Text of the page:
The point about licences SC bases on the assertion that

In most states [driver's licenses] remain exclusively the privilege of citizens. American-born citizens presumably are brought up speaking English; naturalized citizens are either presumed to have learned enough English to pass a basic examination, or to be too old to acquire adequate English skills.... The notion that a test in English permitting a privilege with life-and-death consequences is an unreasonable imposition on people who theoretically have undertaken to learn English is itself a mocking of the idea that English was learned. To the extent that American society requires mobility, and this represents a handicap to the economic opportunities of non-English-speakers, Huntington might well rejoin that this is an excellent method for deciding between the validity of his analysis and Geoff Nunberg's. If Nunberg is right, this sort of policy reform should ultimately only serve as a barrier to those immigrants who are too old to learn English; if Huntington is right, the number of citizens driving illegally should skyrocket.

This example is worth considering. For one thing, I don't know whether most states restrict the issuance of driver's licenses to citizens -- frankly, that claim surprises me -- but I do know that there is no such requirement in many states with large immigrant populations, like New York and California. And a good thing, too. When I'm driving my daughter to school in San Francisco, the last thing I want to run into -- figuratively or literally --  is a driver who is ignorant of the rules of the road because he or she had insufficient competence in English to take the license exam.  Here as elsewhere, that is, making it harder for LEP residents to access various privileges and services doesn't impost a burden merely on them.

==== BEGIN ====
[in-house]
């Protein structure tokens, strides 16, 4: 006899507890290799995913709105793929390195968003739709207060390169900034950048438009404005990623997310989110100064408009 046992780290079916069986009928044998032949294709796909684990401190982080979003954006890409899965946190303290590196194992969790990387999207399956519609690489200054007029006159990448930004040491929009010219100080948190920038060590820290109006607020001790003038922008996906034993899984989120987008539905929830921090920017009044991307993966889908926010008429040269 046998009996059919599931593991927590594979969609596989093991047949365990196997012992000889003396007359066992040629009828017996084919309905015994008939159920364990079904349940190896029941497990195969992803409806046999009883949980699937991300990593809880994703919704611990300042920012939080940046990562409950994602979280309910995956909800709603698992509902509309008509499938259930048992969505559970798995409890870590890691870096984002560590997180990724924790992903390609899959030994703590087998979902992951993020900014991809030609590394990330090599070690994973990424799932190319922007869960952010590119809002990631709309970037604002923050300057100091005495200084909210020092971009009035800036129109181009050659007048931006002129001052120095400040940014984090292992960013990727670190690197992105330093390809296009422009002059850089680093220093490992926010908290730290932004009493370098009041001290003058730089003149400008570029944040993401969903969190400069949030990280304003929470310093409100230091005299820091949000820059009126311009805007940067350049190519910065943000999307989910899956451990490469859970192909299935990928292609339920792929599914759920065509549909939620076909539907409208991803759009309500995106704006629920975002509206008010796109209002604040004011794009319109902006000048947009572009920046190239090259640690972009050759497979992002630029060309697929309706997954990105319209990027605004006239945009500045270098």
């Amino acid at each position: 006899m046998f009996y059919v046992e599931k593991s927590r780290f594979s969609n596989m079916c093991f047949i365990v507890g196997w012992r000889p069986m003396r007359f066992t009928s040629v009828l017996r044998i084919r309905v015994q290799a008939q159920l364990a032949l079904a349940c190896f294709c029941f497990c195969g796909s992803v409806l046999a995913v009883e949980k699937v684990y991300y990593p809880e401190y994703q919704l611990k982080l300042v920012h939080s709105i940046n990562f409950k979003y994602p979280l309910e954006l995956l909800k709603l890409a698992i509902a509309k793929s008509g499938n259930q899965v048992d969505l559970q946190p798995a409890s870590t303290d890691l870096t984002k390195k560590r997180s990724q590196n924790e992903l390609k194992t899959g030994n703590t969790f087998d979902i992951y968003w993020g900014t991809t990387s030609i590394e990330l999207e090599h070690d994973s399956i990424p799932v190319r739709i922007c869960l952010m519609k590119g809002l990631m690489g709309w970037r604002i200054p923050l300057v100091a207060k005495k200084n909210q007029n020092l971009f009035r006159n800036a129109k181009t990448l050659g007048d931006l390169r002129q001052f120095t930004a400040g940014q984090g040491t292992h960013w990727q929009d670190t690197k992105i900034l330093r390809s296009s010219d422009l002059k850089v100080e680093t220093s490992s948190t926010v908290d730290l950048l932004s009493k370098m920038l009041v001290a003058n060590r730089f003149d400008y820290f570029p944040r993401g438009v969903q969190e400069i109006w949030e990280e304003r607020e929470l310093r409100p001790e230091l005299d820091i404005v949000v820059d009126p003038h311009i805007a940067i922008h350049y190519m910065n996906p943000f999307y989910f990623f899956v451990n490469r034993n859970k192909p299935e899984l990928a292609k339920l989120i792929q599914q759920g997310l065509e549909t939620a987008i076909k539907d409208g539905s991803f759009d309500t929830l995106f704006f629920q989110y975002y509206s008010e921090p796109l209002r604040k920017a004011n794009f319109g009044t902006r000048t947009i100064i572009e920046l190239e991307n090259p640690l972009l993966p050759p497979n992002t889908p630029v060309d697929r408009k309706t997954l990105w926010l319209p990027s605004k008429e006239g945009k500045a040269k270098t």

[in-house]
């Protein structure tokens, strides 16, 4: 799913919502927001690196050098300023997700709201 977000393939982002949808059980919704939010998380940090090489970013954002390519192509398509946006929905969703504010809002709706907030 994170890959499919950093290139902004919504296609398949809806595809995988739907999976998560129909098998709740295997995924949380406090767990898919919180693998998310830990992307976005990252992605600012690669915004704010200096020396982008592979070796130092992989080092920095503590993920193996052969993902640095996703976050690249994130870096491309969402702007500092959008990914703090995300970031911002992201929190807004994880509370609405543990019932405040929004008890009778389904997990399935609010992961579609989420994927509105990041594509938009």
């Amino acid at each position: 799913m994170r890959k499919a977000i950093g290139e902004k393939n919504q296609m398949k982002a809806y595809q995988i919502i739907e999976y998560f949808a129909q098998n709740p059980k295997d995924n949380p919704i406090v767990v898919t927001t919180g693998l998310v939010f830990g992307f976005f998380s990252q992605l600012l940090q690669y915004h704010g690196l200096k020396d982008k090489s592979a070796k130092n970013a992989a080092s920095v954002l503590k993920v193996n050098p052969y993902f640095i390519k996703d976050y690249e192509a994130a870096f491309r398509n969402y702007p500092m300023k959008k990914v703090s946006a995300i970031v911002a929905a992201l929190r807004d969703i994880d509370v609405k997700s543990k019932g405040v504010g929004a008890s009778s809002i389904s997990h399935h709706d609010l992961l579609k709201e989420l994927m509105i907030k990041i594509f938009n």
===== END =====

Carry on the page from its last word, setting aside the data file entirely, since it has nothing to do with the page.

More generally, the argument against giving driver's licences to those with limited English proficiency, like the argument for rolling back 13166, rests on some questionable assumptions. First, it assumes that immigrants will learn English only if that becomes a means to attaining certain legal privileges and government services, rather than out of an interest in acquiring the cultural and economic benefits that English proficiency confers -- and by implication, it suggests that immigrants are too ignorant or lazy, or too much under the thrall of native rabble-rousers, to recognize those advantages. Hispanics are right to bristle at that implication, which has no grounding in fact.

Second, it assumes that a language learned for these reasons alone would be the vehicle for inculcating a stronger sense of identification of the national culture. (There have been many cases in which states have been able to impose a national language on minorities who were otherwise reluctant to learn them -- you think of the Slovaks in Hungary, the Hungarians in Slovakia, the Catalonians, and the Irish -- but it's hard to think of any instance in which that has enhanced the sense of identity with the national culture, in the absence of broader cultural and economic opportunity.)